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How to . . .   find committee hearings

Published hearing transcripts contain all witness testimony, the question-and-answer portion of the hearing, and any other material requested of the witness by the committee. It takes several months, or even years, for a hearing to be published. Unlike most other congressional documents, hearings are not available from the Senate or House Document Rooms. You may be able to locate a hearing from the Government Printing Office, from a committee Web site, or from a federal depository library.

Web Access

Many committees post witness testimony on their Web sites shortly after a hearing takes place.  However, the transcripts are generally the prepared statements submitted by each witness, so they will not contain the question-and-answer portion. You can find committee Web pages through the main Senate and House Web sites and on THOMAS. Most committees organize their hearing transcripts by date, and sometimes by subcommittee. Generally, testimony is only available for witnesses who submitted their statements electronically.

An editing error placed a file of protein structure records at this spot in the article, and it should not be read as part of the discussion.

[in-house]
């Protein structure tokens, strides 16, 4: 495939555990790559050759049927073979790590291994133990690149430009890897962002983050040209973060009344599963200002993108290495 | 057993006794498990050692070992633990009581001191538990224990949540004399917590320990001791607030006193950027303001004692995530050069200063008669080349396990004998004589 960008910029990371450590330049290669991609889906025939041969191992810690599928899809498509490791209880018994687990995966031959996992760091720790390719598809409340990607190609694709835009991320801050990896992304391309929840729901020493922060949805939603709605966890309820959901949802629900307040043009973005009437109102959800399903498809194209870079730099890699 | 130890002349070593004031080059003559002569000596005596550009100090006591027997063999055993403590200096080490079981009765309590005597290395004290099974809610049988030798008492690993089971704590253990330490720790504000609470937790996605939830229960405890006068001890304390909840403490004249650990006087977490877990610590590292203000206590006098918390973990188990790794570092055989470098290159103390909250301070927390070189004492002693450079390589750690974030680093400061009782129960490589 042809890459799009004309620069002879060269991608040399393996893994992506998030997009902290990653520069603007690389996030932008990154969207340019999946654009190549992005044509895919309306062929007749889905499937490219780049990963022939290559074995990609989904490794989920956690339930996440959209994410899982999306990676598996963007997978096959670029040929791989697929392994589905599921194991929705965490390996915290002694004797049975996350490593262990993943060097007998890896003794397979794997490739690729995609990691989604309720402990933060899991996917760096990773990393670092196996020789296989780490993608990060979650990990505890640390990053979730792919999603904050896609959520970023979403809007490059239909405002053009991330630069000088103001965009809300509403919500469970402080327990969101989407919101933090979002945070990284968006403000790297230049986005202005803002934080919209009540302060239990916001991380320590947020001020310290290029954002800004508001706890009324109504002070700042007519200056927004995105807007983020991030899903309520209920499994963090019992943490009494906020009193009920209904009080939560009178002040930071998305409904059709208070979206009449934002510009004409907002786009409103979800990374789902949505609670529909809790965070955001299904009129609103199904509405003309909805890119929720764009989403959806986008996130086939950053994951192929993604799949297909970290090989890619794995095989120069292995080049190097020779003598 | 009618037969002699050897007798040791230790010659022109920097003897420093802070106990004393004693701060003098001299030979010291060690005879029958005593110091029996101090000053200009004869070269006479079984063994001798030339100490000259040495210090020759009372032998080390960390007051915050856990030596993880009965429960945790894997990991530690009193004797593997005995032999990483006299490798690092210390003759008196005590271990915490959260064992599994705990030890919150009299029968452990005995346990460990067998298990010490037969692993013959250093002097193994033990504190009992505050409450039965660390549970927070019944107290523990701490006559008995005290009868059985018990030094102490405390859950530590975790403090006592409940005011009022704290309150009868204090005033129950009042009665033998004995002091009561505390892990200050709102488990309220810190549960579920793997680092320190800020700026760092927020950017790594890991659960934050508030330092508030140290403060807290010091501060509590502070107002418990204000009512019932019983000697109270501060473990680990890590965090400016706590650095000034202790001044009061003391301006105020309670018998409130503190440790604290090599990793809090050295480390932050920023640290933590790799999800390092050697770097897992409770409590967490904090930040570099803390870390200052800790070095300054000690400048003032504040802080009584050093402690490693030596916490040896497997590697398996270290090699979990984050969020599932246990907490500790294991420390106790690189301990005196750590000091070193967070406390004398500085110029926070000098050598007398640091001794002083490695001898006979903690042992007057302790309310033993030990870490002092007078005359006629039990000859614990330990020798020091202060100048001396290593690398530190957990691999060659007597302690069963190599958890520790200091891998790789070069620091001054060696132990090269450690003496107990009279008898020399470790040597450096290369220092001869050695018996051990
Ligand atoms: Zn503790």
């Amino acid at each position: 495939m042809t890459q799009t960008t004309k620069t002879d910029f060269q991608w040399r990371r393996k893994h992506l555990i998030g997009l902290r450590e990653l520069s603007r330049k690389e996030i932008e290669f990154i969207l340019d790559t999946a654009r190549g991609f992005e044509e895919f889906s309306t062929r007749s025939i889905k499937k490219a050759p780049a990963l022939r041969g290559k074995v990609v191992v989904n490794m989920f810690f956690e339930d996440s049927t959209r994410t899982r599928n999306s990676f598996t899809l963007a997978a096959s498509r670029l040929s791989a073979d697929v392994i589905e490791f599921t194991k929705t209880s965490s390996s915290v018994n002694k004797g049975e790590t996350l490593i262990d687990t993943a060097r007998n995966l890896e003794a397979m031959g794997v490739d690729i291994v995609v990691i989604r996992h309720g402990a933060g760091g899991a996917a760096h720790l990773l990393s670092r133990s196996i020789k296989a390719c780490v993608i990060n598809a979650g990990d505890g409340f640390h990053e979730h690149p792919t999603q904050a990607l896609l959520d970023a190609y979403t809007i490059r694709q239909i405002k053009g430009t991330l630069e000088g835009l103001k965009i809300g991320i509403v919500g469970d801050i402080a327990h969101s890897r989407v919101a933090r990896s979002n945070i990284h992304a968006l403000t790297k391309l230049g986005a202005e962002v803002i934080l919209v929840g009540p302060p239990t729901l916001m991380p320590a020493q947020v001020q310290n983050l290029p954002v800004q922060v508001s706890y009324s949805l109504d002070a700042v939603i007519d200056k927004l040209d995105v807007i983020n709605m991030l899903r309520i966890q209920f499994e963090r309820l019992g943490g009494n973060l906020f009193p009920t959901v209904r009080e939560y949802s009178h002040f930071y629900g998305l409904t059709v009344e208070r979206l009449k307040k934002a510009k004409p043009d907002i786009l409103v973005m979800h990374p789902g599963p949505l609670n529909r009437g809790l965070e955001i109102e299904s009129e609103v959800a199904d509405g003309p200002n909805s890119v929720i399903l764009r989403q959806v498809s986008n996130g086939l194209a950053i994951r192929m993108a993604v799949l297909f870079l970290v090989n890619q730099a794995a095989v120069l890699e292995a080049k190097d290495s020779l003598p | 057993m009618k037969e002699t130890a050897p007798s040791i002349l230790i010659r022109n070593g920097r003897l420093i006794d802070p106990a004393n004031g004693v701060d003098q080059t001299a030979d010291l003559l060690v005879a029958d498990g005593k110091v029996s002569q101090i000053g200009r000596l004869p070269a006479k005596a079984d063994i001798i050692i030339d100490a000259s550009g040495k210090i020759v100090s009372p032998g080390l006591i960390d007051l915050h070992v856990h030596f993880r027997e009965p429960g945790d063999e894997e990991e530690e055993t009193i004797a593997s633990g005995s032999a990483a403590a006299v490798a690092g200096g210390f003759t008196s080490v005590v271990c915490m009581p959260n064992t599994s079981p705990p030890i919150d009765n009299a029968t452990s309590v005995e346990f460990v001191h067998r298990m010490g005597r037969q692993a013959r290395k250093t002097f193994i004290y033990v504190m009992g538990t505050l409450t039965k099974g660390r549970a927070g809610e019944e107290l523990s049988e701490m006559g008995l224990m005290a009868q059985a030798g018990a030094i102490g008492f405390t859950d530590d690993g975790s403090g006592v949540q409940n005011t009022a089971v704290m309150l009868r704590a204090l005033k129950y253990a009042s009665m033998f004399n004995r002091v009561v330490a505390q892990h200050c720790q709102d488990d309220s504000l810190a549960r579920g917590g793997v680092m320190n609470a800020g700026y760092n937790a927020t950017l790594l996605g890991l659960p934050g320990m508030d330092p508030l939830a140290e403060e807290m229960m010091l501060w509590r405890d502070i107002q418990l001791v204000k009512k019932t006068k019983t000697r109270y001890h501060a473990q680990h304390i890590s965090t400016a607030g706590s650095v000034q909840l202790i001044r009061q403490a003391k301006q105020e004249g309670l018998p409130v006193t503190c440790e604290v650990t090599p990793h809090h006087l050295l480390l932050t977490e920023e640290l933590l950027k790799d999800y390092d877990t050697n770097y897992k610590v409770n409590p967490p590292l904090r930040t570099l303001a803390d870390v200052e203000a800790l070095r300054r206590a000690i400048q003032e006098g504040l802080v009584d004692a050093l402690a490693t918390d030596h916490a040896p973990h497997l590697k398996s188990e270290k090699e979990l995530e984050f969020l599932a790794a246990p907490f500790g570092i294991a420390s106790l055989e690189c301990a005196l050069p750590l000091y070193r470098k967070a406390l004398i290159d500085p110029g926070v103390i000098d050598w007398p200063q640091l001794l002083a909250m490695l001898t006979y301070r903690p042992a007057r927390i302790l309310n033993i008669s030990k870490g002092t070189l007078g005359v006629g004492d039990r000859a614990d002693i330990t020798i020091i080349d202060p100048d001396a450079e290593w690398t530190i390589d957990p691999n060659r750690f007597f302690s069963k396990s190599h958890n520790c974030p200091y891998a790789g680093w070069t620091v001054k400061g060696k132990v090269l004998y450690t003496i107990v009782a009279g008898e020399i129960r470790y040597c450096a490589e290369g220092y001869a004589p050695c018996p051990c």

A limited number of published hearings since 1995 are available in full text on the Government Printing Office (GPO) Web site.


Published hearings may be available in a federal depository library.  The federal depository library program is made up of over 1,300 libraries that collect government documents and make them available to the public for borrowing or reading. A list of depository libraries is on the GPO Web site. Most depository libraries are within a university or state library, so sometimes borrowing privileges are restricted.

Purchasing from GPO

Published hearings may be available for sale from the Government Printing Office (GPO), although it is often difficult to locate them in GPO's Catalog of U.S. Government Publications.  More information is available from GPO by calling 202-512-1800 or writing to the Superintendent of Documents, P.O. Box 371954, Pittsburgh, PA 15250-7954.


For information on the Senate, Congress, the legislative process and the federal government, the Virtual Reference Desk is a good place to begin.

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Historical information provided by the Senate Historical Office.

Compilations of Law links to the full text of several popular acts of law as they have been amended over the years.